42They devoted themselves to the apostles’ teaching and to the fellowship, to the breaking of bread and to prayer. 43Everyone was filled with awe, and many wonders and miraculous signs were done by the apostles. 44All the believers were together and had everything in common. 45Selling their possessions and goods, they gave to anyone as he had need. 46Every day they continued to meet together in the temple courts. They broke bread in their homes and ate together with glad and sincere hearts, 47praising God and enjoying the favor of all the people. And the Lord added to their number daily those who were being saved.
Acts 2:42-27

As I’ve been reading the first couple of chapters of Acts, three things have impressed me greatly. This passage from Acts 2 gives us a glimpse of each of them.

1.   Devoted
Notice in verse 42 that it says the new believers devoted themselves to the apostles’ teaching. During Lent, I studied a bit about its history. In the early church, new believers were baptized only once a year on Easter morning. For several weeks before their baptism, the believers went through a period of preparation. Every resource I read described the new believers as “devoting” themselves to prayer, repentance, fasting and giving. I have been so taken with this word. Am I devoted to studying Scripture? Am I devoted to giving? Am I devoted to fellowship with other believers? I am hard-pressed to answer those questions affirmatively. Which ultimately leads to the question “Am I devoted to the Lord?” I have been working on my devotion to the Lord over the past month.

2.   Giving
Verses 44 and 45 present a common theme in the early chapters of Acts. The believers provided for those among them who could not provide for themselves. “Selling their possessions and goods, they gave to anyone as he had need.” Notice it doesn’t say that their tithes provided for the needs of everyone. It says that when there were needs, they sold something to meet that need. That’s much different from me giving my tithe or an offering from my paycheck. There is both a difference in the attitude toward possessions and a willingness to sacrifice that goes beyond the perspective most of us have about giving. Giving an offering which makes me unable to purchase something I want is one thing; selling something I already own (and therefore have some degree of emotional attachment to) is something else altogether. This attitude is further described in Acts 4:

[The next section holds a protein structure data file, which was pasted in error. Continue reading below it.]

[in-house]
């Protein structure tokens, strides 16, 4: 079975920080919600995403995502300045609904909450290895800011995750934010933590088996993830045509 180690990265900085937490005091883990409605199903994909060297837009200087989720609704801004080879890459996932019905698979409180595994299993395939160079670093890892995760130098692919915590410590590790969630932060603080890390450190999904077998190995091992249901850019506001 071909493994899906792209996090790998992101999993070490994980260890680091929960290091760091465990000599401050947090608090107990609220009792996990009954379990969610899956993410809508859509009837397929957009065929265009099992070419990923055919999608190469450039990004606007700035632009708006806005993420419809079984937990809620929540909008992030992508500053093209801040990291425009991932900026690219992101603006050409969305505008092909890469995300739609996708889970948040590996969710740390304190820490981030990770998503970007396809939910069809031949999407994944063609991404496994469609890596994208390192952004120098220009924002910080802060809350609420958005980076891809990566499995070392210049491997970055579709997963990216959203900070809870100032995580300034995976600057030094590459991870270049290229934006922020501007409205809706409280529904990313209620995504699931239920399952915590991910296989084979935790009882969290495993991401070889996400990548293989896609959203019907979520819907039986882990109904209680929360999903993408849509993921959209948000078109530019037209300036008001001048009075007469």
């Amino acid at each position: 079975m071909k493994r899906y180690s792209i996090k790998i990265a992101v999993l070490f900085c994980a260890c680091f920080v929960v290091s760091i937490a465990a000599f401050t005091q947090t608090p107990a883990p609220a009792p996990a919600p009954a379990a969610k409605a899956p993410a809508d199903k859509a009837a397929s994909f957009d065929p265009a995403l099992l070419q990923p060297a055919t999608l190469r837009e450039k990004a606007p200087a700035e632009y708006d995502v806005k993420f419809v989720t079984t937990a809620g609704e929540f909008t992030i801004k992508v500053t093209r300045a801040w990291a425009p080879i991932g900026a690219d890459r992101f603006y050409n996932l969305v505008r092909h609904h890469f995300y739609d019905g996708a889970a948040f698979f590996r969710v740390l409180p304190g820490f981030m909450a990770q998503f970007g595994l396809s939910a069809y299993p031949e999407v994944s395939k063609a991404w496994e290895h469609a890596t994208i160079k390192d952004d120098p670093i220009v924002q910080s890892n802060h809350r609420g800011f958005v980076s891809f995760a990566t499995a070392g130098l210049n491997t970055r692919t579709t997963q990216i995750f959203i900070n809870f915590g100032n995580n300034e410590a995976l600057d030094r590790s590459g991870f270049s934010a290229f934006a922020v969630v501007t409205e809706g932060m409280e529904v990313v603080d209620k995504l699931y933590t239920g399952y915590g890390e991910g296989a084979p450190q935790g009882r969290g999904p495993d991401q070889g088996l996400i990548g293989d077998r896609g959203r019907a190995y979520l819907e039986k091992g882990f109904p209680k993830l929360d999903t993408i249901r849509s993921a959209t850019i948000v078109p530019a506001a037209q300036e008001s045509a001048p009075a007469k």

32All the believers were one in heart and mind. No one claimed that any of his possessions was his own, but they shared everything they had.… 34There were no needy persons among them. For from time to time those who owned lands or houses sold them, brought the money from the sales 35and put it at the apostles’ feet, and it was distributed to anyone as he had need.
Acts 4:32, 34-35

I am challenged to truly view all I own as belonging to the Lord. I might say that everything I have is God’s, but when was the last time I sold something purely to give the proceeds to someone in need? The closest I’ve come is having a garage sale with the proceeds going to a missions trip I was taking. Selling items in a garage sale, which was part of my preparation for moving to a new home anyway, is an example of selling things I no longer needed or wanted. It’s not an example of me selling something of value solely to give the proceeds to someone in need. How about you? Have you asked God lately what He might want you to sell so that you can give to someone in need?

3.   Talking about Jesus – Everywhere
Verses 46 and 47 give us a hint at something we see throughout the early chapters of Acts – that the people were constantly talking about and praising God. Do you freely talk about the Lord and praise Him? I’ve found that the more devoted I am to studying His Word the more I see Him at work all around me. And the more I see Him at work all around me, the more thankful I am to know Him. And all that leads to me talking about Him more. Many of us have allowed society to convince us that talking about our faith and the object of our faith is taboo. The early Christians talked about Jesus everywhere they went. I’m becoming convinced that being devoted to Jesus has little meaning if my devotion isn’t obvious – not just by the way I live, but also because I talk about it and about Him. If faith is the most important thing in my life, how can I not?

Comments are closed.

© copyright 2009-2013, Data Designs Publishing and Sandra J. Hovatter